Pro Decent for gaming
Input lag is one of the most important factors when considering a TV for gaming — it's representative of how fast the TV can display the image after receiving the input. The Sony A1E has ~30-40ms of input lag, which is decent enough for most gamers, but competitive gamers might find this lacking.
Pro Excellent for watching sports
The Sony A1E's versatility is top-notch. The motion blur along with great overall color uniformity makes it an excellent choice for sports.
Pro Great color reproduction
The color gamut of a TV refers to the range of colors the display can reproduce — the wider the color gamut, the more colors it can display, and the better the overall picture quality will be. This is extremely important for HDR content because it requires a much broader color gamut than SDR content. The Sony A1E has no issues with accurately reproducing the colors necessary for true HDR.
Con Can't play HDR well
Because of its low peak brightness, the X850F cannot produce vivid highlights while dealing with the HDR content. It's HDR peak brightness reaches only 460 nits, which is not as high as what the competitors in its price bracket offer.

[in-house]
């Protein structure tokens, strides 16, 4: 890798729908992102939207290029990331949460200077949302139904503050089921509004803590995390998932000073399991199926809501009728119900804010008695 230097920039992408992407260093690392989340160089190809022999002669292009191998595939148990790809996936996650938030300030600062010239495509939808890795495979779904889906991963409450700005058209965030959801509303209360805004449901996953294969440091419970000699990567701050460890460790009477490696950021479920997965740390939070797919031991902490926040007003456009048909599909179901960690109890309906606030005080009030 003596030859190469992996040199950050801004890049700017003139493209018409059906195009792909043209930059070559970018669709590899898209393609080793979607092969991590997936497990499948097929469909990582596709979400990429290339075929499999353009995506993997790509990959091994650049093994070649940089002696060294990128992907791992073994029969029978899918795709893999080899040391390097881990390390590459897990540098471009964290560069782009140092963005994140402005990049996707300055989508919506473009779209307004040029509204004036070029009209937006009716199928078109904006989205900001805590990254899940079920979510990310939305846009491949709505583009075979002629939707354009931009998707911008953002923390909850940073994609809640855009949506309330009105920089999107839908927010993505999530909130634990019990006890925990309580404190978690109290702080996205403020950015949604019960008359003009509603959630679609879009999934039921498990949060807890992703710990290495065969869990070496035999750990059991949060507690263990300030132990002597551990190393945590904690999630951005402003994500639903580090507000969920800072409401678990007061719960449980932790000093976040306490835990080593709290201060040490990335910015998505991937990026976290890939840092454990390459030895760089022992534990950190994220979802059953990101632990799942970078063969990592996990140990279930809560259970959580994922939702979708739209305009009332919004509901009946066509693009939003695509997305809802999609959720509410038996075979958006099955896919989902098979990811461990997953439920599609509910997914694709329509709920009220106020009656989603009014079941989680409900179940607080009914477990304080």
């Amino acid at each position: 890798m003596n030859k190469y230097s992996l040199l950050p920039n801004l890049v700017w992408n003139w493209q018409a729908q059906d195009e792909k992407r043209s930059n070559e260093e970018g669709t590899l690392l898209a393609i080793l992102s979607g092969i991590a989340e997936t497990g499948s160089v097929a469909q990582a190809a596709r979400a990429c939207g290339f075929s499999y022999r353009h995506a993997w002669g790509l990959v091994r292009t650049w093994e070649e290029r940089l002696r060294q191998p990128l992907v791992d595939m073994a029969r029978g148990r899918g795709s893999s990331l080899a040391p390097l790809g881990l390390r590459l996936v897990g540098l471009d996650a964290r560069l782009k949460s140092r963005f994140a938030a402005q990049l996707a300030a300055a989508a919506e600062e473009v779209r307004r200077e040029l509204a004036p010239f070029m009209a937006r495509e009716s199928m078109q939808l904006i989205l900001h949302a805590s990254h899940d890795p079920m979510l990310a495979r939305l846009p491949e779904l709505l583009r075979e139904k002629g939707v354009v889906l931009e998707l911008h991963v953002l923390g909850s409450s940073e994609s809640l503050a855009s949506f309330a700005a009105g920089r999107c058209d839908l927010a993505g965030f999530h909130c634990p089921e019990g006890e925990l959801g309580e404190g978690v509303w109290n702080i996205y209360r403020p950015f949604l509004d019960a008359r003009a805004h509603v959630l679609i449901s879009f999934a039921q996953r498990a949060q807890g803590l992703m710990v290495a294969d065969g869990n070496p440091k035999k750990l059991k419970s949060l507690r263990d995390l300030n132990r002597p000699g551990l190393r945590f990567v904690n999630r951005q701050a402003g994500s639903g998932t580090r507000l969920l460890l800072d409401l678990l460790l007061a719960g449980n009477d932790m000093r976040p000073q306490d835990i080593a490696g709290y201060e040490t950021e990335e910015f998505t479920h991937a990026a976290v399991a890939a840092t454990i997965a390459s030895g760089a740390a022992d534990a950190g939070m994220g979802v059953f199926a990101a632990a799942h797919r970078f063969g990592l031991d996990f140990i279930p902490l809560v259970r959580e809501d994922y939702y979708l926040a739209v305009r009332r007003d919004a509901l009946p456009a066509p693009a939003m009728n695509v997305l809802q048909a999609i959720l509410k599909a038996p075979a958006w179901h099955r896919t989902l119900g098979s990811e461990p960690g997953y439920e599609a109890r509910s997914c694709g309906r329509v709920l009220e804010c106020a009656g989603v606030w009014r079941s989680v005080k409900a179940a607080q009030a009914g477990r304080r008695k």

Con Suffers from image retention issues
The main drawback of OLED panels are image retention issues with static images — pixels on the panel gets burned in when the picture doesn't change for extended periods of time. Noteworthily, the static image doesn't have to be whole like a full wallpaper on the TV; it can happen with content that has a static image anywhere on the screen.
As the Sony A1E has an OLED panel, it, unfortunately, suffers from this problem. There might be some retainment of artifacts for ~10 minutes when this happens, and it usually goes away after watching other content without static images. It's worth noting that while this issue is present, the Sony A1E reportedly handles this pretty well — most users report the artifacts going away only ~5minutes of playing traditional content.
Con Might be hard to access inputs when mounted to a wall
The Sony A1E is extremely thin, and it has a reflective finish on the back. After mounting it to a wall, the inputs might be hard to access, and because of the reflective finish, it can pick up fingerprints/smudges when attempting to access the inputs (which also becomes hard to clean because of how thin it is).
Con Lacks support for Dolby Vision
The Sony A1E can currently only play HDR10 content. It does not support Dolby Vision.